Infectious Disease Prevention
Infectious diseases kill more people worldwide than any other single cause. Infectious diseases are caused by germs or viruses that are transmitted by touching, eating, drinking or breathing something that contains an infectious virus. Viruses can also spread through animal and insect bites, kissing and sexual contact. Some of the most commonly known infectious diseases include:
- Influenza (flu)
Avoid Activities That Increase Possibility of Transmission:
- Direct contact (through broken skin or unprotected mucous membranes) with an infected person's blood or body fluids, such as through a sharps injury (with a contaminated needle or other sharp).
- Indirect contact with an infected individual's blood or body fluids.
- Avoid close contact with people who are sick. When you are sick, keep your distance from others to protect them from getting sick too. The flu is the most common and most easily spread infectious disease, in part because it is an airborne virus. Keep a distance of 6 feet from others to prevent the spread of the flu/cold.
- Stay at home from work, school and errands when you are sick. You will lessen the likelihood of others catching your illness.
- Cover your mouth and nose with a tissue when coughing or sneezing. It will lessen the likelihood of those around you getting sick.
- Wash your hands often to help protect you from germs. Wash for a full 20 seconds with warm to hot water using soap.
- Avoid touching your eyes, nose or mouth. Viruses are often spread when a person touches something that is contaminated and then touches his or her eyes, nose or mouth.
- Don't share food/drinks, eating utensils, toothbrushes, razors, needles, cigarettes etc. Anything that may have blood, saliva, or other body fluids on it is potentially infectious.
- Practice safe sex. Use condoms.
- Practice other good health habits. Get plenty of sleep, be physically active, manage your stress, drink plenty of fluids and eat nutritious food.
- Obtain information from your healthcare provider about appropriate vaccines to help prevent various infectious diseases.
- Various infectious disease symptoms often resemble the flu. Do not assume achy muscles, vomiting, diarrhea, fever or trouble breathing are caused by a cold or the flu. Seek medical attention from your healthcare provider to determine the type of infection and rule out flu "copy cats", such as Ebola, meningitis, hepatitis or other infectious diseases.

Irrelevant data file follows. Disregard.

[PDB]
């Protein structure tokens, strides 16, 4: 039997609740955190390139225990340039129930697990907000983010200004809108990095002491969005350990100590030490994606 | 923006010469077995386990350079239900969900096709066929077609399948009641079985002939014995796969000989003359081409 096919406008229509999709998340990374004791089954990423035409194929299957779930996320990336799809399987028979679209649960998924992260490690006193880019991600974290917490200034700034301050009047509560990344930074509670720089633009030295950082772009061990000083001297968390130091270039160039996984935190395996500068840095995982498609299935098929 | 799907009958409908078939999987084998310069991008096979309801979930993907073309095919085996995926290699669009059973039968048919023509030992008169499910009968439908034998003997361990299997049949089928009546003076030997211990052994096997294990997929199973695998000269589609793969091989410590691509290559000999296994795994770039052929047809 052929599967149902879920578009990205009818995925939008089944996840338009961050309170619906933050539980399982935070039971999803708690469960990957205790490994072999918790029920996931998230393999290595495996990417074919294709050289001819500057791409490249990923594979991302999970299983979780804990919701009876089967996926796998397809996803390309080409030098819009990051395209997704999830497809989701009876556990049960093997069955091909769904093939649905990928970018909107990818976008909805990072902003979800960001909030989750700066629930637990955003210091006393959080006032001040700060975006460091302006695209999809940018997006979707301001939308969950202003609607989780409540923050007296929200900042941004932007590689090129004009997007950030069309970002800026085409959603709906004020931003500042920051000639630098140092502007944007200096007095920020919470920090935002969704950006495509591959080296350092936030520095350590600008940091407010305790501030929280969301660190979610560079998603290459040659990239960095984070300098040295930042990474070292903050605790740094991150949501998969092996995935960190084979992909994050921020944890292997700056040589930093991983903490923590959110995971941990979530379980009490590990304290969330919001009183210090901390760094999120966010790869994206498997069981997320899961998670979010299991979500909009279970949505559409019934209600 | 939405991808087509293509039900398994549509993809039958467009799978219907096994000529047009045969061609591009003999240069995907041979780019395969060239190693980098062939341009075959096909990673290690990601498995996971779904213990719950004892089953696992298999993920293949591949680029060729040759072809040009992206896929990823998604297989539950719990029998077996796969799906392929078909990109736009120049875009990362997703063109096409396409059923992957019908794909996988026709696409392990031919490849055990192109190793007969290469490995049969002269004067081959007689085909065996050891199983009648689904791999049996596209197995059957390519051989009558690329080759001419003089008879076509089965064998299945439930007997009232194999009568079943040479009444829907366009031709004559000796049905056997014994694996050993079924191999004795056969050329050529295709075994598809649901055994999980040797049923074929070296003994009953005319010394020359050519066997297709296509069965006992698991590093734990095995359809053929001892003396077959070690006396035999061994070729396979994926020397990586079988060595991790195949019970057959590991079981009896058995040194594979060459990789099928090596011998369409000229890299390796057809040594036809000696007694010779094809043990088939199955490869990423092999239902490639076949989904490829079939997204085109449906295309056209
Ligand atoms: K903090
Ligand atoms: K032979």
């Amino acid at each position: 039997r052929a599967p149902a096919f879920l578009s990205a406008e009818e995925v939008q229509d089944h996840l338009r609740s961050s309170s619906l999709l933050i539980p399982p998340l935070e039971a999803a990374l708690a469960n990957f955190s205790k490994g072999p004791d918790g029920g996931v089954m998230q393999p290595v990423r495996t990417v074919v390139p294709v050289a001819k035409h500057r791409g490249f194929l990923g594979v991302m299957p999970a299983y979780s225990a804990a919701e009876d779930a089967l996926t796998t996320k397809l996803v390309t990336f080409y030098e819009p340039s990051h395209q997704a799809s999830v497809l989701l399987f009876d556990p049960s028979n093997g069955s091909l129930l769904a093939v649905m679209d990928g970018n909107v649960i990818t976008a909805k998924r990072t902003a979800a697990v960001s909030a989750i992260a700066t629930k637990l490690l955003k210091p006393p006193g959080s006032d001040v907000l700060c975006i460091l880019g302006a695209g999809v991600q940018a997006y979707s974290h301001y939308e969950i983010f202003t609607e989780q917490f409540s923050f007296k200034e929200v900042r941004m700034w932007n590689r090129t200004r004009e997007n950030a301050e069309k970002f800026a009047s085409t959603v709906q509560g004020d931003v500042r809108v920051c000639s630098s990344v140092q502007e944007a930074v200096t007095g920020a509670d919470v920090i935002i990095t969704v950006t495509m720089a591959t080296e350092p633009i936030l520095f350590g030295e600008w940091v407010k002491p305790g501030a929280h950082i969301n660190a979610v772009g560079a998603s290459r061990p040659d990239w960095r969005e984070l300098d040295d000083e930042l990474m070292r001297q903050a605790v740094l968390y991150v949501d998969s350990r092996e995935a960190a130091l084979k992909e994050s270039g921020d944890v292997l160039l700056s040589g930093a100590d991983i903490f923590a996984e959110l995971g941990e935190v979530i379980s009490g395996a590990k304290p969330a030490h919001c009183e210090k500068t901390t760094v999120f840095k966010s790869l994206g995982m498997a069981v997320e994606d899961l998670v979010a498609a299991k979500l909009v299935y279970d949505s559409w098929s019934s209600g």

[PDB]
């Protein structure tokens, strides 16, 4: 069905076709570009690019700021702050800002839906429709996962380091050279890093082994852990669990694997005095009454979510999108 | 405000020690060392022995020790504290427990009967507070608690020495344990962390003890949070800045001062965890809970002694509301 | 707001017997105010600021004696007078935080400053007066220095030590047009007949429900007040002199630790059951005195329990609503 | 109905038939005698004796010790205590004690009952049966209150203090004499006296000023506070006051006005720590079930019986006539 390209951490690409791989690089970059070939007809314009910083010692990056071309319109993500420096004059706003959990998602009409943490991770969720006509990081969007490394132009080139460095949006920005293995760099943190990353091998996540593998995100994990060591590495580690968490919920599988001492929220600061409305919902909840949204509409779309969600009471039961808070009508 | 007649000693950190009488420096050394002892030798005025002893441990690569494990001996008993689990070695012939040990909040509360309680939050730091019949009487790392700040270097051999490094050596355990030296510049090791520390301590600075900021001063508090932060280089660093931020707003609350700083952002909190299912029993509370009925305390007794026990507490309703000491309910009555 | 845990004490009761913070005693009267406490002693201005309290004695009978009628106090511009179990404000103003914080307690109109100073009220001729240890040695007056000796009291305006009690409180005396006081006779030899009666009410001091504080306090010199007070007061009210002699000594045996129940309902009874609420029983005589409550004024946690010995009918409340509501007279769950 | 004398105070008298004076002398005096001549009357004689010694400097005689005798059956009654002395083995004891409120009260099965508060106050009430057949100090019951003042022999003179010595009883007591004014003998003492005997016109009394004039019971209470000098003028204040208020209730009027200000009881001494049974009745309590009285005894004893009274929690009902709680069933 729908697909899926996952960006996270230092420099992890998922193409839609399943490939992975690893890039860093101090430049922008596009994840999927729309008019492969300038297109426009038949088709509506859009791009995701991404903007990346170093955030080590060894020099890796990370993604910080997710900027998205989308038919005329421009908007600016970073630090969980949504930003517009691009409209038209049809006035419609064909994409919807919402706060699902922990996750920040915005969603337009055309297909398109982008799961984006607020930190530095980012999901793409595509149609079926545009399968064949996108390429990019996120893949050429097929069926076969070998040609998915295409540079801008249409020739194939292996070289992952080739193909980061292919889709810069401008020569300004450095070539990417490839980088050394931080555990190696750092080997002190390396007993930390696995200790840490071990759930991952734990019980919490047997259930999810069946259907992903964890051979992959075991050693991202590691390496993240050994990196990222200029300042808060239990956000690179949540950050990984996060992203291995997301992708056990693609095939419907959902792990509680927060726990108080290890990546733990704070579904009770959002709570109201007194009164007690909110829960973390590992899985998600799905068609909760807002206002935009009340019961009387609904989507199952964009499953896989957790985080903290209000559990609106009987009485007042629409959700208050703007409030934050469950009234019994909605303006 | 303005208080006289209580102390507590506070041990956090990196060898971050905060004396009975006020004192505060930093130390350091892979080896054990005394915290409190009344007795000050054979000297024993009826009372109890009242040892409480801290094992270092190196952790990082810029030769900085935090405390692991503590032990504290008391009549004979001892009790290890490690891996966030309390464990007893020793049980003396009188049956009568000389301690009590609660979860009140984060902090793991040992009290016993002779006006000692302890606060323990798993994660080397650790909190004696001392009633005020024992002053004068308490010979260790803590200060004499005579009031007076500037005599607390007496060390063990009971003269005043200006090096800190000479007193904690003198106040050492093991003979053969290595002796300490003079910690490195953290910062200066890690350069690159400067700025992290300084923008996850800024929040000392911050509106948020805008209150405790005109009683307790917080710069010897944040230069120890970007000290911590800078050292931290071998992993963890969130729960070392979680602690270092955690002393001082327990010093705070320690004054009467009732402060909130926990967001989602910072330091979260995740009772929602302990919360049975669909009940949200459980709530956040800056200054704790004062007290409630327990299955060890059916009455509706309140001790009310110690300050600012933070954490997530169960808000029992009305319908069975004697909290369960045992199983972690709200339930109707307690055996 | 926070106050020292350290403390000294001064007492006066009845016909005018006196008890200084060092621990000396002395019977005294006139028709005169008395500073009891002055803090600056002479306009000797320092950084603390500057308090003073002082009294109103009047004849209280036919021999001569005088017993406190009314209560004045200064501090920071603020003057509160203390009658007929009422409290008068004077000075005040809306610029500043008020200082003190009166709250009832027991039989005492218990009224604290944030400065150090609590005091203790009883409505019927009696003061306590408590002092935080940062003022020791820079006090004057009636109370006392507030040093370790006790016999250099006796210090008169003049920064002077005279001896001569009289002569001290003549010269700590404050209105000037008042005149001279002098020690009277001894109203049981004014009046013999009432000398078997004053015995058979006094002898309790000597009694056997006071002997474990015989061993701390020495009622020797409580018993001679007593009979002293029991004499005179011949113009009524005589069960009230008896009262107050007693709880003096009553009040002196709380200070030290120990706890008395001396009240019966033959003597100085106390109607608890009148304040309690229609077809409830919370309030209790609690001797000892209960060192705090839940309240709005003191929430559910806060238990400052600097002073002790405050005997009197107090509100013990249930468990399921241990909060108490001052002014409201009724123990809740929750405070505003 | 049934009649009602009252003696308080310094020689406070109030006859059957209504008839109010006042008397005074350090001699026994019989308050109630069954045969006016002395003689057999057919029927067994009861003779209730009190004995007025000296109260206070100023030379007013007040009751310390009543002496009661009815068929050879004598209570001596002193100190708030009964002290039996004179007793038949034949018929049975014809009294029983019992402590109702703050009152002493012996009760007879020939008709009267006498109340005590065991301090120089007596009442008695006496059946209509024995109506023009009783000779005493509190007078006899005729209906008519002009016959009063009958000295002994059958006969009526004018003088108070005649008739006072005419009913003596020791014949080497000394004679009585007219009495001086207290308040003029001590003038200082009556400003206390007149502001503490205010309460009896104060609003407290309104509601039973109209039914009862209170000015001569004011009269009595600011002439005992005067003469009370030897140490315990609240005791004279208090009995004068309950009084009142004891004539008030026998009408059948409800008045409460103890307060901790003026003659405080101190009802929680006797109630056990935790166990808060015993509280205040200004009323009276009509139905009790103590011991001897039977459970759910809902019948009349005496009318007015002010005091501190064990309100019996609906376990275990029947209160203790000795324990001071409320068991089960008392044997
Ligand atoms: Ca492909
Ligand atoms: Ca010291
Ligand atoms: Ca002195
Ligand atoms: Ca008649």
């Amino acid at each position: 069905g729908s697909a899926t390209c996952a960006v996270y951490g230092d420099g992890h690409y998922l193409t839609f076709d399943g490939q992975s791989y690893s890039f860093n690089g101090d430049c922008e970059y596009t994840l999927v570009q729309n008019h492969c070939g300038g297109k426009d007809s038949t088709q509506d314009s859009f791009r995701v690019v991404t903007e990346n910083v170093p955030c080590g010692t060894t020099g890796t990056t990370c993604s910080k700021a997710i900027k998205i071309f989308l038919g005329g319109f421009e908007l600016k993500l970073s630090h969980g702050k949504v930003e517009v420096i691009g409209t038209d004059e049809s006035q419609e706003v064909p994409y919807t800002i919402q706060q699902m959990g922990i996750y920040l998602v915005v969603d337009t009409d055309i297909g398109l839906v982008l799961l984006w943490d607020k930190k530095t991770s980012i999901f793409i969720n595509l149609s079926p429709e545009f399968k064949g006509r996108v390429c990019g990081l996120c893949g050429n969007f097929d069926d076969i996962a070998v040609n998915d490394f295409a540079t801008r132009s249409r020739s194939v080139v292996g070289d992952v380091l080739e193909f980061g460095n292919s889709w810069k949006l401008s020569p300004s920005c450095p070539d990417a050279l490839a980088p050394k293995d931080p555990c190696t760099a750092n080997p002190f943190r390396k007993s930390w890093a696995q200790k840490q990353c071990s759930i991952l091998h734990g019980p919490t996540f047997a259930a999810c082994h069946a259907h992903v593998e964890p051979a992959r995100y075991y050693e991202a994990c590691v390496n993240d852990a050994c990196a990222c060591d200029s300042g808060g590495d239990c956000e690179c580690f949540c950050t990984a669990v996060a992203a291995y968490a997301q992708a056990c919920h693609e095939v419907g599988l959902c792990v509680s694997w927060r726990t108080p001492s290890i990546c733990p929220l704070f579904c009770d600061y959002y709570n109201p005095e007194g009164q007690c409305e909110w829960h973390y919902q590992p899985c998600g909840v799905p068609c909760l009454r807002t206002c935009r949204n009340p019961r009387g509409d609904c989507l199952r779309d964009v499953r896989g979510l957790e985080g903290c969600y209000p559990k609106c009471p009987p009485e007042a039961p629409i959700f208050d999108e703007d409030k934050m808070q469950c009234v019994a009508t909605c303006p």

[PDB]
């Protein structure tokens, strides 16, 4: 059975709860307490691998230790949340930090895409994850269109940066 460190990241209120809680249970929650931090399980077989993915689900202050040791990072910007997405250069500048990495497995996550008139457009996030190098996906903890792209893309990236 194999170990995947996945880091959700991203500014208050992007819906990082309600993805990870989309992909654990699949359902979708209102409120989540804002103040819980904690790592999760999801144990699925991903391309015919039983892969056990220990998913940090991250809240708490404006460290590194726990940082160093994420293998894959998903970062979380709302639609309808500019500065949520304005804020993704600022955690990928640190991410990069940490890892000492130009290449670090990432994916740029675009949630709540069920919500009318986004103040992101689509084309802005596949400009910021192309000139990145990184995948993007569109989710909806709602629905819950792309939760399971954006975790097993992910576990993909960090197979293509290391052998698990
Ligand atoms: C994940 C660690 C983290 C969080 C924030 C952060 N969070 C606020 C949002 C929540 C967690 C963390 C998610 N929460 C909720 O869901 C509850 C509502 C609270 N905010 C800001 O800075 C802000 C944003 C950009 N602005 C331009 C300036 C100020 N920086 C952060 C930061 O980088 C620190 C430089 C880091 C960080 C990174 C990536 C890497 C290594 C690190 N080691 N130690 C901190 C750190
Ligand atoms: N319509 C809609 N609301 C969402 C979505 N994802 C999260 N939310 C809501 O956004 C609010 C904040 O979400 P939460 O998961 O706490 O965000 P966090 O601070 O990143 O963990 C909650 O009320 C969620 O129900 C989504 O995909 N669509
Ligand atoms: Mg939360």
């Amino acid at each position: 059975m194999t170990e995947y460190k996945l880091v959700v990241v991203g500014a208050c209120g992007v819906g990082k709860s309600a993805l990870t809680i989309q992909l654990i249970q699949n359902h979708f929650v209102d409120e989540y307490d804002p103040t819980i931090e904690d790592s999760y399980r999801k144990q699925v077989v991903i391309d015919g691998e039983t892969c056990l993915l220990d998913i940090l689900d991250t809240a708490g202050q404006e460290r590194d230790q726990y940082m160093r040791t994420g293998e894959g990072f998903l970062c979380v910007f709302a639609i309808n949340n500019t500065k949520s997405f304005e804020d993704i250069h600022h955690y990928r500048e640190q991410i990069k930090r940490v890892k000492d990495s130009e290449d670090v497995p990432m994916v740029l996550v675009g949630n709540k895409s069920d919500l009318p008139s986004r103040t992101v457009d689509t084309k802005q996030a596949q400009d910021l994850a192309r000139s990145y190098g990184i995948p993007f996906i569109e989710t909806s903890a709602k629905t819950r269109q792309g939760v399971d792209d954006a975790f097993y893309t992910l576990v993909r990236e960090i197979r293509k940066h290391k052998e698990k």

A pandemic occurs when the same infectious disease involves a significant number of people on differing continents. You should be aware of what can happen during a pandemic outbreak and what actions you can take to help lessen the impact of a pandemic outbreak on you and your family. Please review CTC Safety Policy #165 for more information. The following checklist will help you gather the information and resources you may need in case of an emergency including a pandemic.
Planning for a Pandemic and Other Emergencies:
- Store a two week supply of water and non-perishable food. During a pandemic, if you cannot get to a store, or if stores are out of supplies, it will be important for you to have extra supplies on hand. This can be useful in other types of emergencies, such as power outages and disasters.
- Periodically check your regular prescription drugs to ensure a continuous supply in your home.
- Have any nonprescription drugs and other health supplies on hand, including pain relievers, stomach remedies, cough and cold medicines, fluids with electrolytes and vitamins.
- Get copies and maintain electronic versions of health records from doctors, hospitals, pharmacies and other sources. Store them for personal reference. The US Department of Health & Human Services provides an online tool intended to help people locate and access their electronic health records from a variety of sources.
- Keep first aid supplies,blankets and pillows, flashlights, medication and copies of important documents, such as SS card, bank information and other emergency essentials in a "grab & go" bag. Remember to rotate the food, water and medications to ensure freshness and effectiveness.
- Talk with family members and loved ones about how they will be cared for if they get sick, or what will be needed to care for them in your home.
- Volunteer with local groups to prepare and assist with an emergency response.
CTC is following authoritative advice available
through the following links:
Contact for Infectious Disease Control:
Disease Reporting, Contact Bell County Public Health District: